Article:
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Arthur Stuart-Menteth Hutchinson
This eBook from the Gutenberg Project consists of approximately 343 pages of information about If Winter Comes.

And he was suddenly shot into an encounter of extraordinary incongruity with his thoughts and of extraordinary intensity.  A voice accosted him.  He was astounded, as if suddenly awakened out of heavy sleep, to see to where he had come.  He was in the narrow old ways of Tidborough Old Town, approaching The Precincts, by the ancient Corn Exchange.  A keen-looking young man, particularly well set up and wearing nice tweeds, was accosting him.  Sabre recognised Otway, captain and adjutant of the depot, up at the barracks, of the county regiment, one of the crack regiments, famous as “The Pinks.”

Otway said, “Hullo, Sabre.  How goes it?  Are you going to this show to-morrow?”

He was pointing with his stick to a poster displayed against the Corn Exchange.  Sabre read it.  It announced that Field Marshal Lord Roberts was speaking there, under the auspices of the National Service League, on Home Defence—­a Citizen Army.

“I hadn’t thought about going,” Sabre said.  He wanted to get away.

Otway was staring at the poster as though he had never seen it before; but he had been staring at it when Sabre came along the street.  “You ought to,” Otway said.  “You ought to hear old Bobs.  Of course the little chap’s all wrong.”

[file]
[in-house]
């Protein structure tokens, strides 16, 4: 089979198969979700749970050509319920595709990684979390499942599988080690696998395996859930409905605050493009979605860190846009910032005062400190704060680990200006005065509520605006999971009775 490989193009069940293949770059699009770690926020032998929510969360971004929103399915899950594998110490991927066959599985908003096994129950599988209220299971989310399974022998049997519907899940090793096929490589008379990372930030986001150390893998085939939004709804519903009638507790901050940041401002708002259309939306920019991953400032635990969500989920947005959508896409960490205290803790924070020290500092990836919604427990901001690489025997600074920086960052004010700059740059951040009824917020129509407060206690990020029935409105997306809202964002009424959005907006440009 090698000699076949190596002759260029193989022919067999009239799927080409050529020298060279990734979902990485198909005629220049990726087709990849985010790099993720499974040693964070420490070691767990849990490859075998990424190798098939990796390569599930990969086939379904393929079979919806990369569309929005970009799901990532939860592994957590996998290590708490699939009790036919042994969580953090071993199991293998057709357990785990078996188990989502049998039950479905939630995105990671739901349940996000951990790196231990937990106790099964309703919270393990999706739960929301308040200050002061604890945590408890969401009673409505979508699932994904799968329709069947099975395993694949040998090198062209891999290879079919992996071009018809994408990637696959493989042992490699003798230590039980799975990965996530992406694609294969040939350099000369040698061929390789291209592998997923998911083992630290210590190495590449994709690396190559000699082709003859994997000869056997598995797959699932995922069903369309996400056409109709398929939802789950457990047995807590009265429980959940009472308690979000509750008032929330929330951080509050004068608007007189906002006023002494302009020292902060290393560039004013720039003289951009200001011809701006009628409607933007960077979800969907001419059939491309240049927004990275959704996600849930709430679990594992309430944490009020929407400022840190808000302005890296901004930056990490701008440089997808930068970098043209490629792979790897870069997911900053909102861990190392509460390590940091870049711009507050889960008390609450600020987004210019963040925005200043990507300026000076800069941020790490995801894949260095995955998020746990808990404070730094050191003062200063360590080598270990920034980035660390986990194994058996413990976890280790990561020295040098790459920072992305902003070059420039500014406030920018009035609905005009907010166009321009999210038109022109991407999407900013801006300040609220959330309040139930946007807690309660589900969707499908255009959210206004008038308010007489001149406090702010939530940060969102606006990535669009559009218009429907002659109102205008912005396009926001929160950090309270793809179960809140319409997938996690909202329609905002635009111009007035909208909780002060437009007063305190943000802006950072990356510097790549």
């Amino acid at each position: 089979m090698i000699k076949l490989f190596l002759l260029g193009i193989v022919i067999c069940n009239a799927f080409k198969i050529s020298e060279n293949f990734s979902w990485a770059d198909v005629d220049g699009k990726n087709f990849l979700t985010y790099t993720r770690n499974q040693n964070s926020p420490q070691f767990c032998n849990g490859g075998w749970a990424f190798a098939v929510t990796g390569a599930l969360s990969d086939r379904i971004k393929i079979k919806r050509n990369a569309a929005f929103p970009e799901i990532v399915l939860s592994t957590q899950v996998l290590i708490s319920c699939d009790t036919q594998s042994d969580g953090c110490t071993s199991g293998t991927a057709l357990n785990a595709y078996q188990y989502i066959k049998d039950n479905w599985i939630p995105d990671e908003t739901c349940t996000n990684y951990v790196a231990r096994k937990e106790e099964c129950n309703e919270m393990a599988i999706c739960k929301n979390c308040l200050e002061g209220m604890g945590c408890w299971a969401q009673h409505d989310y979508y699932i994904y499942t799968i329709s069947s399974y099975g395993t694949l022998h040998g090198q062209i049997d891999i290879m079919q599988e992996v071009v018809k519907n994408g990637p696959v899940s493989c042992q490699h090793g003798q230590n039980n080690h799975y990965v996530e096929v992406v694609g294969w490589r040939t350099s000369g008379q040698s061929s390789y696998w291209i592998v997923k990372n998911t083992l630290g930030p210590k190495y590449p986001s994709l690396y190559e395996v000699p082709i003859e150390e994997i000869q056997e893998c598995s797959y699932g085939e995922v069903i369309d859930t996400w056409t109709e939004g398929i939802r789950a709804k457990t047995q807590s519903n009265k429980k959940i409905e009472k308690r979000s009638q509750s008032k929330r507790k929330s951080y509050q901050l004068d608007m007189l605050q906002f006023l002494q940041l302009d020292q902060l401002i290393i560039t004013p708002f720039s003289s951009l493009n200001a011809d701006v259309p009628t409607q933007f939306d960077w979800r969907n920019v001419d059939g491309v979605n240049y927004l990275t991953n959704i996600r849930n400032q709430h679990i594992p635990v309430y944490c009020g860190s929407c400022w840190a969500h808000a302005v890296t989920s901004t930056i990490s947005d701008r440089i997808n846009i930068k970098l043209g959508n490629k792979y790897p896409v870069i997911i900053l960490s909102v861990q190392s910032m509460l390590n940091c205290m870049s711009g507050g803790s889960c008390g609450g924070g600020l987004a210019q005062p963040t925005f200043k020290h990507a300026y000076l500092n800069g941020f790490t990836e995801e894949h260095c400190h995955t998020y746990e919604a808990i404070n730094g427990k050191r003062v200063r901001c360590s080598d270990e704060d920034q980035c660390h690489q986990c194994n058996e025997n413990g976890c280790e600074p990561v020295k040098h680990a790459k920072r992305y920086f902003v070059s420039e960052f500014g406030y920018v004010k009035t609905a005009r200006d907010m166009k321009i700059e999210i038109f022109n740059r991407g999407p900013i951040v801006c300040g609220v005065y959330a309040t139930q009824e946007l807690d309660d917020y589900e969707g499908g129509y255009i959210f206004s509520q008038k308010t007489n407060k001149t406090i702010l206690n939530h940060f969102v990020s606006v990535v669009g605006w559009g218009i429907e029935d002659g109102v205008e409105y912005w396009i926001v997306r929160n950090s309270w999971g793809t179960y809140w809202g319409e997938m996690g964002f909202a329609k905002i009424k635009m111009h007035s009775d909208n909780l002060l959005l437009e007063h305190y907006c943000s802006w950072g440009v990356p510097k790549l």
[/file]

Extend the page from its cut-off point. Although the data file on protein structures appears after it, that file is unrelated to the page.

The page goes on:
He seemed to be talking to himself, staring at the poster, more than to Sabre.  Sabre, despite his preoccupation, was surprised.  “All wrong?  Good lord, I should have thought you of all people—­” And immediately a torrent of Otway was let loose upon him, bursting into his thoughts like a stone chucked through a study window.

Otway spun around in his keen, quick way to face him.  “All wrong in the way he’s putting his case, I mean.  All these National Service chaps are.  Home defence they talk about, nothing but Home Defence.  It’s like chucking sawdust into a fire—­the fire being all the bloody fools who are opposed to military training.  Any fool can knock the bottom out of this Home Defence business.  The Blue Water fools are champions at it.  They say the only defence against invasion is the Navy and that half a million spent on the Navy is worth untold millions chucked away on this ‘Nation in Arms’ shout.  And they’re damn right.”

“Well, then?” said Sabre.  “What’s the argument?  What’s the harm in knocking the bottom out of—­this?” he nodded towards the poster.

Otway spoke with astonishing intensity.  “Why, good God alive, man, don’t you see, we do want a nation in arms; we want it like hell.  But we don’t want it for here, at home; we want it to fight on the Continent.  That’s where we’ve got to fight,—­out there.  And that’s where we’re going to fight before we’re many years older.”

In his intensity he had extended his left hand and was beating his points into it with the handle of his stick.  “See that?”

Sabre was not in the mood to see anything.  He only wanted to be away.

“No, I’m dashed if I do.  What are we going to fight on the Continent for—­supposing we ever do have to fight anywhere?”

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